To understand chemical analysis, it is important to first understand what chemistry is. Chemistry is the scientific study of matter in all of its forms, and matter is anything that has mass — or weight bearing properties — and occupies space. Scientists called chemists study the chemistry of things: what they are made of, how they behave in certain circumstances as well as on their own, and how to identify certain chemicals. The process by which this is done is called chemical analysis. There are two main types, called qualitative and quantitative.
In qualitative analysis, a chemical assessment is usually performed on one substance at a time. The substance in question is referred to as the analyte. The first step is to figure out what properties are unique to that substance, or the "differentiating characteristic.” Any number of properties can be unique to a substance, including but not limited to solvency (how the substance dissolves in different solutions, as well as what it dissolves in) and whether or not the substance absorbs or reflects light. Once the first step of testing is completed, the scientist performing the analysis must then find a way to identify the unique characteristics and compare the results with other similar or contrasting results.
Once qualitative analysis has been performed, scientists can then perform quantitative analysis, or the process of figuring out how much of one particular chemical is in a mixed substance. This involves another battery of tests that use the results of the quantitative analysis. Scientists identify unique characteristics of chemicals and contrast them with other qualities within the subject in question. These processes are often performed in specialized chemistry laboratories, as the equipment is specialized and handling of certain chemicals can be hazardous.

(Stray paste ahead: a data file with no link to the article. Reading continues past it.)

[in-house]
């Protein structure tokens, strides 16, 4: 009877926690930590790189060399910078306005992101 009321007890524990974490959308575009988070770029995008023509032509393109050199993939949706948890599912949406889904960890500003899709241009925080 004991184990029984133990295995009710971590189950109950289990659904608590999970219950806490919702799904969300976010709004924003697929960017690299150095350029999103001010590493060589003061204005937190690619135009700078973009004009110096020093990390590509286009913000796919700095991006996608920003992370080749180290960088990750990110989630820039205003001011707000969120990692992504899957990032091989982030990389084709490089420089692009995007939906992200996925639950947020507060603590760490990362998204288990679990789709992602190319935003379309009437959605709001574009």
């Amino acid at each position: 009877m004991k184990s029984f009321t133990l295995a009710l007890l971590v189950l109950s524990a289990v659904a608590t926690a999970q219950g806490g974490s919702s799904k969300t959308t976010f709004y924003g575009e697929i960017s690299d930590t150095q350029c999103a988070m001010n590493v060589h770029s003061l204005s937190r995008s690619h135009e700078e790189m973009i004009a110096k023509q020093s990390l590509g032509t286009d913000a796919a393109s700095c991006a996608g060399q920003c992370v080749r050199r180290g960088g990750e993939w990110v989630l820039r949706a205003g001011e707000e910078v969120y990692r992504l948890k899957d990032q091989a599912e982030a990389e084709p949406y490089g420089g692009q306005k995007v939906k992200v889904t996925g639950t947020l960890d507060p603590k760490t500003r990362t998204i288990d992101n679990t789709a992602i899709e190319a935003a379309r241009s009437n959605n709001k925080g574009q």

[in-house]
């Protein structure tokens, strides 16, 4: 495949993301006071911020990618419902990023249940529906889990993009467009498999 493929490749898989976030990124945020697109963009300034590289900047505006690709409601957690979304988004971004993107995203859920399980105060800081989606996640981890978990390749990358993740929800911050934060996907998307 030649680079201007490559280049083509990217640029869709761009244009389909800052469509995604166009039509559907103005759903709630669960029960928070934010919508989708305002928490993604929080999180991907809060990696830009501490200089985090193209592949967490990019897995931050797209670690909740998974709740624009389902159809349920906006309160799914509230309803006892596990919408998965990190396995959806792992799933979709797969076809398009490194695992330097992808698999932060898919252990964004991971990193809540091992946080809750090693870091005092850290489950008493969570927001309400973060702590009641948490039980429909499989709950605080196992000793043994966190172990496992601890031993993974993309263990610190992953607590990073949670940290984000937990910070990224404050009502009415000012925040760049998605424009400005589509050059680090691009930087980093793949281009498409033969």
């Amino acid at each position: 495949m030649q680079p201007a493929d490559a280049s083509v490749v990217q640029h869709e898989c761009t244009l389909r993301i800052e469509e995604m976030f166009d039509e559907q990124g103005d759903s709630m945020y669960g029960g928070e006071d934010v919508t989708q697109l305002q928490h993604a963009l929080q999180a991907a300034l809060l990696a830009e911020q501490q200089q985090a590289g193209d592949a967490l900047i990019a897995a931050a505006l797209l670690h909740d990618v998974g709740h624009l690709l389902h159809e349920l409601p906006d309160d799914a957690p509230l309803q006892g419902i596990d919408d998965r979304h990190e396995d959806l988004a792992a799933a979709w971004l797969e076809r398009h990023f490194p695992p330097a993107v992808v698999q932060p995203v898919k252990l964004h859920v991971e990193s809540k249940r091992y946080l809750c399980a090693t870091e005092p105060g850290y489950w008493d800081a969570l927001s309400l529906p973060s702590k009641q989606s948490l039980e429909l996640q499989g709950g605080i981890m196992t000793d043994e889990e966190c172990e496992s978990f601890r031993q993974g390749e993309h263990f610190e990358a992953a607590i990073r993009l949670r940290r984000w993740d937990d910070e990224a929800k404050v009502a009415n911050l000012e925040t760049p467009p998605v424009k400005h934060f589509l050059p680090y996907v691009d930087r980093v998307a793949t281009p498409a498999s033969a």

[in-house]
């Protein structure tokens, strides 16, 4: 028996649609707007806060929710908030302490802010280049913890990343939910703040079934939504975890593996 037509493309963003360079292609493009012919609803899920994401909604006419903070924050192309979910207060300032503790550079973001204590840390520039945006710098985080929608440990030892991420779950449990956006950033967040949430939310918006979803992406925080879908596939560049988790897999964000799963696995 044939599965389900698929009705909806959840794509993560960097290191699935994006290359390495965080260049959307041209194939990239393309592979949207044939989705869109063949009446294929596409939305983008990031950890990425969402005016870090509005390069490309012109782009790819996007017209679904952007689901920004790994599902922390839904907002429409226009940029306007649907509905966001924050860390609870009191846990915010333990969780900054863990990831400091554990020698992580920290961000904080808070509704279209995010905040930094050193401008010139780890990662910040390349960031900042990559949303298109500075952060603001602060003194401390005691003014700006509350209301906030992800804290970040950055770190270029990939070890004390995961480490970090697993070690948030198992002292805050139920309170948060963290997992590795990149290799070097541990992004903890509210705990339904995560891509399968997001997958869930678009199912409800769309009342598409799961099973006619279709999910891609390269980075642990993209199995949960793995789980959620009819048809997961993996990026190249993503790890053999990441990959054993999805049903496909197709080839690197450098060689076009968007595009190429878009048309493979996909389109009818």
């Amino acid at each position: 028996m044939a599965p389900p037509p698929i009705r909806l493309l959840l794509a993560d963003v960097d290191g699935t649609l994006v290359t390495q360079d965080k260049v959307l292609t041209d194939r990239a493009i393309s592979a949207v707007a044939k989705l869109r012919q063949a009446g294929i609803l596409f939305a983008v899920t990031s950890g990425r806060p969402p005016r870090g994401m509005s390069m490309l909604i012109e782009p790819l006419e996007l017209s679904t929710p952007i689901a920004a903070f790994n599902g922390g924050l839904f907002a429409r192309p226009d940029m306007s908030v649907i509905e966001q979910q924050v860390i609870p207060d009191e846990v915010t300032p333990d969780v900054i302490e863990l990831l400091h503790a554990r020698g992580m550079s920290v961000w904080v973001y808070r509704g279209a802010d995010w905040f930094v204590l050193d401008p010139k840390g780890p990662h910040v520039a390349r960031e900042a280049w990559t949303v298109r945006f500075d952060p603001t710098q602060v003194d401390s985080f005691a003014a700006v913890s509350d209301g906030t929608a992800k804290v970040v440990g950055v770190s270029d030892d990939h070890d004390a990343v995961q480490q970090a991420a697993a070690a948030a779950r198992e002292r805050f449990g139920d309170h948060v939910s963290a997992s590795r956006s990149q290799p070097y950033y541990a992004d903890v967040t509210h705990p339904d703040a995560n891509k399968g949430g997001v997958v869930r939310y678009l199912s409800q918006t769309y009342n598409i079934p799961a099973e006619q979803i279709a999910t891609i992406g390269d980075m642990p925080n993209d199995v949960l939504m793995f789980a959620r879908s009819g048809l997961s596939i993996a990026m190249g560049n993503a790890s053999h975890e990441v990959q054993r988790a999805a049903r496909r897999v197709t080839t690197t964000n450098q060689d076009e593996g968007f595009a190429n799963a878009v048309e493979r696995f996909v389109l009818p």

Analytical chemistry is used by a variety of professions and in a variety of fields. Doctors and others in the medical and forensic fields often use chemical analysis directly. Pharmaceutical companies and cosmetic companies often rely on its results. This process can even be found in unlikely places, such as the manufacturing of household goods, cleaning products and consumer foods. It may also play a role in other day-to-day items, such as when a company would try to emulate other corporations’ products, or when companies measure their own environmental impact.